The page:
"My sense is that we are somewhere in mid-stream," Frame says of his ongoing project. "From the very beginning, it has been a gift."

Why I Won't be Joining the Huffington Post Blogger's Strike



John Seed: HuffingtonPost Arts Blogger, at MOCA, March 11, 2011

Here is the short version: I am a Huffington Post blogger who has no intention of joining any strike against the Huffington Post.

Now, if you have a lot of extra time on your hands, here is the long version.

On February 7th I opened my email box to find an email from Arianna Huffington, the first I have ever received from her. The email announced that the Huffington Post had been purchased by AOL (America Online) which Ms. Huffington felt was "very exciting news." She went on to say this about the important role played by bloggers for the Huffington Post:

"Central to all of this will be the kind of fresh, insightful, and influential takes on the issues of the day that you and the rest of our bloggers regularly deliver. Our bloggers have always been a very big part of HuffPost’s identity – and will continue to be a very big part of who we are."

As news of the merger spread, the issue of the HuffPost's reliance on unpaid bloggers heated up quickly: the $315 million dollar purchase price brought the subject of money to the forefront. I woke up on February 9th to read an opinion piece by Tim Rutten of the LA Times which opened with this caustic statement:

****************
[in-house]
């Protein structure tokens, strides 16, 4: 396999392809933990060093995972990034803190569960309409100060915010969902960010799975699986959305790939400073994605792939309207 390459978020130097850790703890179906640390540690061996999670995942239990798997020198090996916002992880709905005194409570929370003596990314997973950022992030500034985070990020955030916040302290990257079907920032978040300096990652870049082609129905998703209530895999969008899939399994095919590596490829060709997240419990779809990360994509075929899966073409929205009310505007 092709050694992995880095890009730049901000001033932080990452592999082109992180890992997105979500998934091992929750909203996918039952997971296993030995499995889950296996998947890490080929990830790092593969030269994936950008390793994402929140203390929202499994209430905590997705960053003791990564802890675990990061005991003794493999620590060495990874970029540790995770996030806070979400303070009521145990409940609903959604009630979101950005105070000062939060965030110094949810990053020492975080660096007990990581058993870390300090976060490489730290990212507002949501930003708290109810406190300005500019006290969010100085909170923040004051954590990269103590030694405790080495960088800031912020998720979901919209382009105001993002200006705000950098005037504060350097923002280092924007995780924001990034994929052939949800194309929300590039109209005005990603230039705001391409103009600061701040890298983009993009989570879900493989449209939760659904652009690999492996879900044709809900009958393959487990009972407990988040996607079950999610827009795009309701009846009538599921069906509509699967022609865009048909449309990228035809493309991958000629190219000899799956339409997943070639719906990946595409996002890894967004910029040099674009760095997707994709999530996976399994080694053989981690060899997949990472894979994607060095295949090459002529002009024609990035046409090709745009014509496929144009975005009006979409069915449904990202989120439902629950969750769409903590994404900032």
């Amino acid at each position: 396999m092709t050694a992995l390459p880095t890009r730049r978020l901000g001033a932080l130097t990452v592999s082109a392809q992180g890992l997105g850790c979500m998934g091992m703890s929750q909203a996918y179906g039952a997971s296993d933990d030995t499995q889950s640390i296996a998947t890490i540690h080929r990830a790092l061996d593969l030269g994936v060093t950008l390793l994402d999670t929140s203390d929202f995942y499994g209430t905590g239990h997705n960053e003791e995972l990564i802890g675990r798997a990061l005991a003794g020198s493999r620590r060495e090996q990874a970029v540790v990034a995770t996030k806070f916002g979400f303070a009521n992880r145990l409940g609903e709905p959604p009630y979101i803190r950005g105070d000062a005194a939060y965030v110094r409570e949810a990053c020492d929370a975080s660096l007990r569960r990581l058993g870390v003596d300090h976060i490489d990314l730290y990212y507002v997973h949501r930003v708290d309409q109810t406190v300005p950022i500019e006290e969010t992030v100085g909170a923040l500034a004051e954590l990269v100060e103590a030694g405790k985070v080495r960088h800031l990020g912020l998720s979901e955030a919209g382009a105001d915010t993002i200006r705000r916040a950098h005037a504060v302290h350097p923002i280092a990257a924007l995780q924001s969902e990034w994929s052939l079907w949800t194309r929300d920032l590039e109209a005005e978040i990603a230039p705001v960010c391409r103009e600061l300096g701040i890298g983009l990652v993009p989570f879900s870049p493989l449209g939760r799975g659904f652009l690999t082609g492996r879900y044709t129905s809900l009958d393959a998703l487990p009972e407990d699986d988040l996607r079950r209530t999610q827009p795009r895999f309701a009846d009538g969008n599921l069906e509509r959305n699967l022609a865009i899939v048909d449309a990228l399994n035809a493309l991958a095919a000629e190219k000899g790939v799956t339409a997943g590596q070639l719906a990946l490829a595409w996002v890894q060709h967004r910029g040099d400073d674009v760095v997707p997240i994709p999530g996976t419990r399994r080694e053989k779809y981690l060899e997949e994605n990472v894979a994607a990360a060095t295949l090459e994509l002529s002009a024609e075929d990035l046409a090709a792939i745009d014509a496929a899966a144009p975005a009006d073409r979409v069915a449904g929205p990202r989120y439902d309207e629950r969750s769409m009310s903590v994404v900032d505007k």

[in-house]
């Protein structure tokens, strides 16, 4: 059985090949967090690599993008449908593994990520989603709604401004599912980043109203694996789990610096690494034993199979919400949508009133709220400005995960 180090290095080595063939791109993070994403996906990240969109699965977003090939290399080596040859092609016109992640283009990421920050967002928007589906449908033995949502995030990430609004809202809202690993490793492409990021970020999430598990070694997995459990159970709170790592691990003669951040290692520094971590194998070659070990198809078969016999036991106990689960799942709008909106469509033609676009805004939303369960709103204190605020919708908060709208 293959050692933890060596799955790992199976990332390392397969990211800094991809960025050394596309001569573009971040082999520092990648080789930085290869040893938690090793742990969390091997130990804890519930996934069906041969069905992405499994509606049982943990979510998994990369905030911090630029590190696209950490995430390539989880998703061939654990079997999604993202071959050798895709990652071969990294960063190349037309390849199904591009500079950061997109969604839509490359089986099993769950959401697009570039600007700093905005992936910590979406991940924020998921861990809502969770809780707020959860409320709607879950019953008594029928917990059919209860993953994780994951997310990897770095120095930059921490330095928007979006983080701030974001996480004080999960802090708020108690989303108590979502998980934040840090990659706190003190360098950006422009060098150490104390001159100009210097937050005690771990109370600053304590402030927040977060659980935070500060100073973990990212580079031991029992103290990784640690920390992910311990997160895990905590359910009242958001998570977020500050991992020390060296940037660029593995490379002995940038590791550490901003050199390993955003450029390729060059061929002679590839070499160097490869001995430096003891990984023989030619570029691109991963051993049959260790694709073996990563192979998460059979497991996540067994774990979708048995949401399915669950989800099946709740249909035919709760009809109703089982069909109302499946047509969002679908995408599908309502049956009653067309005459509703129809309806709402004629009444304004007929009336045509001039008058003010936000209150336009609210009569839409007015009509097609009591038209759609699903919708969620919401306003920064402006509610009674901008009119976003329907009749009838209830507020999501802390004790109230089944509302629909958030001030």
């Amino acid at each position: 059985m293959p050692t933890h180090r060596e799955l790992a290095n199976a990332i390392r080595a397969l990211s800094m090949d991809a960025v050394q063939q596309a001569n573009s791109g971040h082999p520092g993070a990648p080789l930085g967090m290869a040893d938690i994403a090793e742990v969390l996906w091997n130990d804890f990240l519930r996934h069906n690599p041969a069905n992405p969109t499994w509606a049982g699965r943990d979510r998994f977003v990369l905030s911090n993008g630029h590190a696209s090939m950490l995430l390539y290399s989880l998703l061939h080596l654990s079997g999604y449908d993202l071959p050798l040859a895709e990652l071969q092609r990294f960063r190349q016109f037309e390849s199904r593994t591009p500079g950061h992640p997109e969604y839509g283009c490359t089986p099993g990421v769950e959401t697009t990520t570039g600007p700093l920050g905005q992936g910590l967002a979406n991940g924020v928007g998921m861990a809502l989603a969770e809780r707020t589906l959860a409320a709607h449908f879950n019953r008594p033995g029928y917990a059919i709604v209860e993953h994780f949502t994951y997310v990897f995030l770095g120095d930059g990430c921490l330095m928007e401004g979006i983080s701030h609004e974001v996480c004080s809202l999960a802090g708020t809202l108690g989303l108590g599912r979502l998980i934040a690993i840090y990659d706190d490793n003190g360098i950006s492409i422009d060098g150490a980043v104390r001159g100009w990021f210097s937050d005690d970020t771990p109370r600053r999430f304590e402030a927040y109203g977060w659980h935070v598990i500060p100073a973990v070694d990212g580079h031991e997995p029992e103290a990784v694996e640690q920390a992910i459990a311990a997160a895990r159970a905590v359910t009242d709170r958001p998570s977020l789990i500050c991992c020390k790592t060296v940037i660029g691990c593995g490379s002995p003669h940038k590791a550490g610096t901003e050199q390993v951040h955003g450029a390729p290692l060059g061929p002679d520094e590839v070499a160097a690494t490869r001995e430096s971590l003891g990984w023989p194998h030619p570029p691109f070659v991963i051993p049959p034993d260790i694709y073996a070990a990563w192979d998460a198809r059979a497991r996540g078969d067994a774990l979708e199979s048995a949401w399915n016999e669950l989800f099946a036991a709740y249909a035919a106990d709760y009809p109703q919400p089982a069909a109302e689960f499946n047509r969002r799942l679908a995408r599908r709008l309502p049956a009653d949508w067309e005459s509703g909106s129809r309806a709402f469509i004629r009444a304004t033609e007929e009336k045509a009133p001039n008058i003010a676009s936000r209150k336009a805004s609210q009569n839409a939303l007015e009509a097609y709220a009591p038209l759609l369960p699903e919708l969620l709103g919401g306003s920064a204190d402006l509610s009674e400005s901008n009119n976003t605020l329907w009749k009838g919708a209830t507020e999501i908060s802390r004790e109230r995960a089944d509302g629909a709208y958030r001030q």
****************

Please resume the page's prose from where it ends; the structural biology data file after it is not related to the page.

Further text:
"To grasp the Huffington Post's business model, picture a galley rowed by slaves and commanded by pirates."

Rutten's commentary was blistering -- he characterized the merger as bad for journalism and for readers -- but he did say something I agreed with about the role of bloggers:

"The bulk of the site's content is provided by commentators, who work for nothing other than the opportunity to champion causes or ideas to which they're devoted."

For almost a year now I have been an unpaid blogger for the HuffingtonPost Arts section which opened in April of 2010. After reading Rutten's piece I spend the rest of the day wondering "Am I really a galley slave?" I took the insult pretty seriously.